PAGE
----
Diane Leon

New York City, USA

inspired at 15 by Van Gogh …

I paint in the moment; an impulse. What is revealed on canvas is made up of my feelings and memories. I look into myself for fulfillment and release. My vision is the accumulation of the things I have experienced over a life time. All my emotions are set free as color, form and texture. Creating art over the decades takes a lot of stamina. You learn to say no to the things that take you away from the studio.

Diane Leon, inspired at 15

After seeing a Van Gogh at the Guggenheim at 15, I felt these very strong emotions, like what Van Gogh might have felt while painting it. That’s when I knew that I had to have art in my life and that it would stay with me forever.

New York City has always been my home, and here, ordinary objects and images catch my eye and become something new. On the subway as I sit and roll by the station, torn posters play with the imagery. The rips and tears now give it new meaning.

Since 1970, Alicante in Spain has been a source of inspiration for me. The light, landscape and Mediterranean make it my sacred place.

At what age did you know you wanted to be an artist?

I was around 15 when I visited the newly opened Guggenheim Museum with my father. After seeing the exhibition we walked home. I had these strong emotions about the art and that’s when I know that art would always be important in my life. It would stay with me forever. I bought paints and that’s how the journey started.

So what did you end up studying?

So, prior to 15 years old, I created childhood art and thought of my work as something to do after school. From 1974-78, I enrolled at The Art Students League. In 1986 I was accepted into New York University and worked towards my BA in art history. I continued on at NYU, Graduate School of Arts and Science for a Master’s in Humanities and Social Thought. Since 1995, I have have taught studio art as adjunct associate professor of arts a the School of Professional Studies, NYU, liberal arts degree program.

Which classical or contemporary artists have inspired you?
Van Gogh was my major influence when I started to teach myself how to paint, but over the years I felt constrained by the format of landscape. I did not want to be confined by the elements in nature so I went into an abstract style. Nature was still my inspiration, but now color and form defined the picture plane.
Other artists who have inspired and influenced me are Helen Frankenthaler, George Inness, Franz Kline and Richard Diebenkorn.
How would you describe your artistic style?

I create abstracts using color, form and texture. I do not have any preconceived idea of what I want to paint. As I work, I use a palette knife more than the brush and keep revising until I ‘feel’ it is right and finished. It is an emotional experience and not an intellectual experience for me.

When did you first sell an artwork? How did you feel?

In 1969, I sold my first artwork through an art show in the Theatre Arts Building in Harlem. It was a landscape and I couldn’t believe that somebody paid for my painting. It was icing on the cake for me. It was a wonderful feeling that somebody loved it enough to buy it.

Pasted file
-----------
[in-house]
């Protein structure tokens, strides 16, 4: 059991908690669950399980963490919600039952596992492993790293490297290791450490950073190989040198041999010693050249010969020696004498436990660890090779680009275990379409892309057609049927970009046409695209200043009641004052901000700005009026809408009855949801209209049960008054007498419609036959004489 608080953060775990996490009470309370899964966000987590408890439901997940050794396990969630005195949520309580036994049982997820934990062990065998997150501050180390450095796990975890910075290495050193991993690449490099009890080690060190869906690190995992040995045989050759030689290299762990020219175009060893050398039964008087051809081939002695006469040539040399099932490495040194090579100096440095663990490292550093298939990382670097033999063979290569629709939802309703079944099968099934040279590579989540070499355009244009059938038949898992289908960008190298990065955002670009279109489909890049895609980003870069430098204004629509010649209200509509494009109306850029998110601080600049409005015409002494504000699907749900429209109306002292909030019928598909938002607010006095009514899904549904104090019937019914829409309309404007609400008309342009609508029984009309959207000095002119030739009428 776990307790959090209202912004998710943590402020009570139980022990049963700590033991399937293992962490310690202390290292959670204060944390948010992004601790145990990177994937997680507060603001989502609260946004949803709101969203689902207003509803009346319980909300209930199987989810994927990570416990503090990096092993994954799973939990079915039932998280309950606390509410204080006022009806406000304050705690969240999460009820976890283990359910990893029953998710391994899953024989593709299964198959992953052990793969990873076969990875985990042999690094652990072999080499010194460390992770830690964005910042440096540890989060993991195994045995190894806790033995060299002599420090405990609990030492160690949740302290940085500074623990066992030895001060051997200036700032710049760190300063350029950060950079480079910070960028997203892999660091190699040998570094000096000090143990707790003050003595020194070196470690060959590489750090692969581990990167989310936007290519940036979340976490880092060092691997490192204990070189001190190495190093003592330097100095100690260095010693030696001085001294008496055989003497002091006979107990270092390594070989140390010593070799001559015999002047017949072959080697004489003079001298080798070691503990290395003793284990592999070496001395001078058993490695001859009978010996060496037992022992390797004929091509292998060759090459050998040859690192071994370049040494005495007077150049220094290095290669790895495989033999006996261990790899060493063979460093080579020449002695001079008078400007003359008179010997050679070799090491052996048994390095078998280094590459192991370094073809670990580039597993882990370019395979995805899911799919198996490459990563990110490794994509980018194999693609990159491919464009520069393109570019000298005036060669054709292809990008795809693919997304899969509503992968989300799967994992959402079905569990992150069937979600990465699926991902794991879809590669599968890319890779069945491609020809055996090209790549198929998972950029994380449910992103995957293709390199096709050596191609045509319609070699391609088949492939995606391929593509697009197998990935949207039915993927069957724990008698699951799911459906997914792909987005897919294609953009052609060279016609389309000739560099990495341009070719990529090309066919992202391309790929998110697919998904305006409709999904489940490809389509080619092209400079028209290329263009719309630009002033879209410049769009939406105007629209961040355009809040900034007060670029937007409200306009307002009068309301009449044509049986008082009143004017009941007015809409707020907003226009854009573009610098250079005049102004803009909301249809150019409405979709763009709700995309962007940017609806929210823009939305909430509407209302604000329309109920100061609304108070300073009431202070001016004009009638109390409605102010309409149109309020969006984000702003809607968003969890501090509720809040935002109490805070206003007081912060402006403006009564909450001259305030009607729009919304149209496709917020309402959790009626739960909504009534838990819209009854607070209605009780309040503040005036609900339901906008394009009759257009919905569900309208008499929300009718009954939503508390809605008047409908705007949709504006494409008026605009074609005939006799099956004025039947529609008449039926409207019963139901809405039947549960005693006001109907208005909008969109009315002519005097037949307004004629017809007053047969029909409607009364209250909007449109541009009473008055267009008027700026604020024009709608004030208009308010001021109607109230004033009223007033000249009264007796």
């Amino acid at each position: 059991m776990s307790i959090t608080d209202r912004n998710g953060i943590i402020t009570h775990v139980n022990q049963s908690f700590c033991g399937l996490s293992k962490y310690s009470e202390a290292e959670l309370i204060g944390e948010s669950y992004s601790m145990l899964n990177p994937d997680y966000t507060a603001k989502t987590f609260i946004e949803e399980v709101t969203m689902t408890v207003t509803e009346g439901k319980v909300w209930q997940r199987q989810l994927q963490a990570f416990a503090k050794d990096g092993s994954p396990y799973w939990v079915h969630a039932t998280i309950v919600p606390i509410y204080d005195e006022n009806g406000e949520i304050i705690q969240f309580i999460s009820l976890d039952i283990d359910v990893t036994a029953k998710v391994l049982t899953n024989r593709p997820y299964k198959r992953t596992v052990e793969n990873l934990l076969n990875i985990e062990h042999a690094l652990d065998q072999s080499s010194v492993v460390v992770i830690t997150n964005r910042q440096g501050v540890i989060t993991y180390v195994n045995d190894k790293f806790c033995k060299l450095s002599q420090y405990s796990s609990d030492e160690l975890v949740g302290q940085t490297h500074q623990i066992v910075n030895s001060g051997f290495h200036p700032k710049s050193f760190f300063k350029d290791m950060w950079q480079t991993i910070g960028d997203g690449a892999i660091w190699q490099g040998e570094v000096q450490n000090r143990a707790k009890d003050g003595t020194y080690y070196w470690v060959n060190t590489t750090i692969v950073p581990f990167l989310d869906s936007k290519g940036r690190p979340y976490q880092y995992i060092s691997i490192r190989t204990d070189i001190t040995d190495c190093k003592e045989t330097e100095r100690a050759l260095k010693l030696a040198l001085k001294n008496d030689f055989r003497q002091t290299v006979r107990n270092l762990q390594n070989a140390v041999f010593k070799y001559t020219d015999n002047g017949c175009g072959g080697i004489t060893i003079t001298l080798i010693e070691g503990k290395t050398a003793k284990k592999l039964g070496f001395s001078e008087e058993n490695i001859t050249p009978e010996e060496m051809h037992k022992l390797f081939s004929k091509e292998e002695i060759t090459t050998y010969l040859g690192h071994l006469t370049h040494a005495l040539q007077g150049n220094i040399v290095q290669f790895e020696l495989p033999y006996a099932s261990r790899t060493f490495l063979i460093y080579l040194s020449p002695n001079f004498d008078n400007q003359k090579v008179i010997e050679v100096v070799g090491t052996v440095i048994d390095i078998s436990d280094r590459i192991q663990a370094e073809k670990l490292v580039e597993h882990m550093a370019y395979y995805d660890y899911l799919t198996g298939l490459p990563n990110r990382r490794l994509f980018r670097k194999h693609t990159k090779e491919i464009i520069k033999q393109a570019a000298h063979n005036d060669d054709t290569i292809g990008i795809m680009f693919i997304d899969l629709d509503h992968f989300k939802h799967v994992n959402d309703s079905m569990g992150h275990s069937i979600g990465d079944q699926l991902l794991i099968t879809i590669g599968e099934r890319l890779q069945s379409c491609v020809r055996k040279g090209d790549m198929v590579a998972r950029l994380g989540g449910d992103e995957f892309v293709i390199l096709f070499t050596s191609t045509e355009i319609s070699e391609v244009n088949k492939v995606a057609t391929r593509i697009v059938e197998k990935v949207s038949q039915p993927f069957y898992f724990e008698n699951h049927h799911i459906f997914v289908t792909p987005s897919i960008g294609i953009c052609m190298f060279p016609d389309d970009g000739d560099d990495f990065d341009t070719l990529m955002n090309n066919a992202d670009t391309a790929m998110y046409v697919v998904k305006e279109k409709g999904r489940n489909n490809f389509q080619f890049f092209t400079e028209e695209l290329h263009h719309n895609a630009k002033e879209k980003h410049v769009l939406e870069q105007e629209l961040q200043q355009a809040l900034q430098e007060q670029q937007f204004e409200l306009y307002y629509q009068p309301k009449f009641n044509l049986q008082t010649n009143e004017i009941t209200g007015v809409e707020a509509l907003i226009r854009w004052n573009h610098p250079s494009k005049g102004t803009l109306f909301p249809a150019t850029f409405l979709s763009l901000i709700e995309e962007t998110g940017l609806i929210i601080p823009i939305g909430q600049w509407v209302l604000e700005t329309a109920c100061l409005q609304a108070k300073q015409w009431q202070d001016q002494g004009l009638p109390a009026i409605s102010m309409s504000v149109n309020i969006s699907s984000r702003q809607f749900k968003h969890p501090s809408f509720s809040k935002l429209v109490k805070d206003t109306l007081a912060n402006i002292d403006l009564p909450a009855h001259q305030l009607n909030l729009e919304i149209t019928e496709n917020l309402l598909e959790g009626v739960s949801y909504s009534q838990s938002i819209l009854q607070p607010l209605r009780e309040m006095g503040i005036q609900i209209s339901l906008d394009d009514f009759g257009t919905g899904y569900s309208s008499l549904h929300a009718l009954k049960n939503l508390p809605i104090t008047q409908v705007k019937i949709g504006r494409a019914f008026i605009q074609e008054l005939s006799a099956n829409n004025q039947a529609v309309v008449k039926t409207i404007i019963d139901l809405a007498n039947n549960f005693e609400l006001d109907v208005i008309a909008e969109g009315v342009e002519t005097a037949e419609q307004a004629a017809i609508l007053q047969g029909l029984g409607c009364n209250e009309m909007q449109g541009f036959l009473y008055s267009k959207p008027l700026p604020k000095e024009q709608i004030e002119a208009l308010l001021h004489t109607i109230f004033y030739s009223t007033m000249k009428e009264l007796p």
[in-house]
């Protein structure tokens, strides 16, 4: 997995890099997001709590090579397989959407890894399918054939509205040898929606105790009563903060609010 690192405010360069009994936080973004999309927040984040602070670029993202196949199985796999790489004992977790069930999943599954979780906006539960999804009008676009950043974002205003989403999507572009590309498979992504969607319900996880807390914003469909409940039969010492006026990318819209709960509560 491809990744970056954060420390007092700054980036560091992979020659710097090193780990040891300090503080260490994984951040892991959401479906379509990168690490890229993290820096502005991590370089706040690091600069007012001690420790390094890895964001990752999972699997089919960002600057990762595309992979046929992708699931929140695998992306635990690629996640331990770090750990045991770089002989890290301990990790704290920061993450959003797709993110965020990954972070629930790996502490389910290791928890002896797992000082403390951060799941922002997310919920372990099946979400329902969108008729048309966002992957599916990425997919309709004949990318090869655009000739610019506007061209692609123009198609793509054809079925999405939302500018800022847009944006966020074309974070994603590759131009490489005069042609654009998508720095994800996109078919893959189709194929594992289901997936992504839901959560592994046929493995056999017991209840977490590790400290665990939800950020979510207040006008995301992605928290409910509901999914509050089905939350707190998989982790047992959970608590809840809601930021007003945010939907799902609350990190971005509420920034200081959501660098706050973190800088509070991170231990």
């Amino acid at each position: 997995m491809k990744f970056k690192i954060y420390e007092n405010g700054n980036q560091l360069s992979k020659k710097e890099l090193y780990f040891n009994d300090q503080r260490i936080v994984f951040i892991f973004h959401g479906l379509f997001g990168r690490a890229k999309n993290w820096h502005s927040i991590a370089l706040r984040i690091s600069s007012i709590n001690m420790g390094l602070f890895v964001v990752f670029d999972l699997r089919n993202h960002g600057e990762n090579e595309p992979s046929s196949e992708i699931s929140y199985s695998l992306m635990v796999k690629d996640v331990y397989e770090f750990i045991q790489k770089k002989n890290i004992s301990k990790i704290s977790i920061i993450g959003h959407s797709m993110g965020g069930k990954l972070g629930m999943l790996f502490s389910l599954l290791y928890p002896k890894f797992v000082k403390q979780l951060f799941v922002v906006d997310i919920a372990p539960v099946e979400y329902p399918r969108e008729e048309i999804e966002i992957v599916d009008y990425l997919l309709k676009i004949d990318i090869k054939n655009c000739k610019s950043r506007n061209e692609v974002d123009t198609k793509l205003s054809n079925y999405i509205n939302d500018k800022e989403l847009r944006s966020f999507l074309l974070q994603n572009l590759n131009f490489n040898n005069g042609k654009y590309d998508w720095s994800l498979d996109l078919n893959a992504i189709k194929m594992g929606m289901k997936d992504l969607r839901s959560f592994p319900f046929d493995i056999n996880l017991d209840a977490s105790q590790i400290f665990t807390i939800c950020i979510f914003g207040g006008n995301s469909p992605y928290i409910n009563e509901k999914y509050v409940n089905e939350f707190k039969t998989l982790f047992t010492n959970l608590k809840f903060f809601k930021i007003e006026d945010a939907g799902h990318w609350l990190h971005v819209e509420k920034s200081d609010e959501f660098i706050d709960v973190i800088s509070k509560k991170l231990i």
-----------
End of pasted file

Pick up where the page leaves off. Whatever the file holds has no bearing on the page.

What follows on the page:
What's your workstyle? Do you work on one piece at a time or work simultaneously on multiple pieces?

I work 2-3 pieces at a time and I prefer smaller scale work.

How do you get the inspiration for a new piece?

Since 1970, Alicante Spain has always been a source of inspiration for me. It has beautiful landscape and  light since it is surrounded by the mountains and the Mediterranean. It has become my second home now and it is like my sacred space. The nature there fills me up and inspires me all year long.

Tell us a bit about your personal life ...

I met my husband, John in 1978 while we were students at The Art Students League. We got married in 1979 and have been sharing our art and life together ever since. I grew up in New York City and have lived there all of my life. Besides teaching at NYU, I also do mentoring with the Tisch School of Art and the Wasserman Center for Career Development at NYU. I have studied painting in the Pyrenees, color viscosity printmaking at NYU and color theory at The National Academy of Design.

A few pieces from Diane’s gallery

Bold Dreams


Why they love Diane’s paintings …

Phil Petruzzelli, Boca Raton, FL

“I first bought an abstract painting from Diane Leon in 2001 from a NYC gallery. I walked in and it was a large show. Diane’s work attracted me because of her use of color and the way she applied the paint. We kept in touch via e-mail over the years. Last year I decided to move to Florida and contacted Diane. After seeing all the images online, I decided to buy 5 small works on paper which were matted and 6 works on canvas. I had all the works framed and I absolutely love them! Diane is a pleasure to work with. Her colorful works fill my new home with wonderful energy.”

Veronica Shine, Alicante, Spain

“I am particularly drawn to abstract pieces that are filled with color and passion.  Diane Leon’s art work has appealed to me so much that I purchased two pieces. The works masterfully illuminate the beauty of Spain and reveals Ms. Leon’s passion and appreciation for the Iberian nation.

The paintings are so pleasing to the eye.  I have since moved to Spain and both works were shipped to my new home. They are hanging in my living room, in which my family, friends and I enjoy immensely for many years ahead.”

 More about Diane

Shows & Exhibitions

Art in Embassies Exhibition, US Embassy, Lima, Peru 2008.

High Energy Abstract Exhibition, Ward-Nasse Gallery, New York 1998.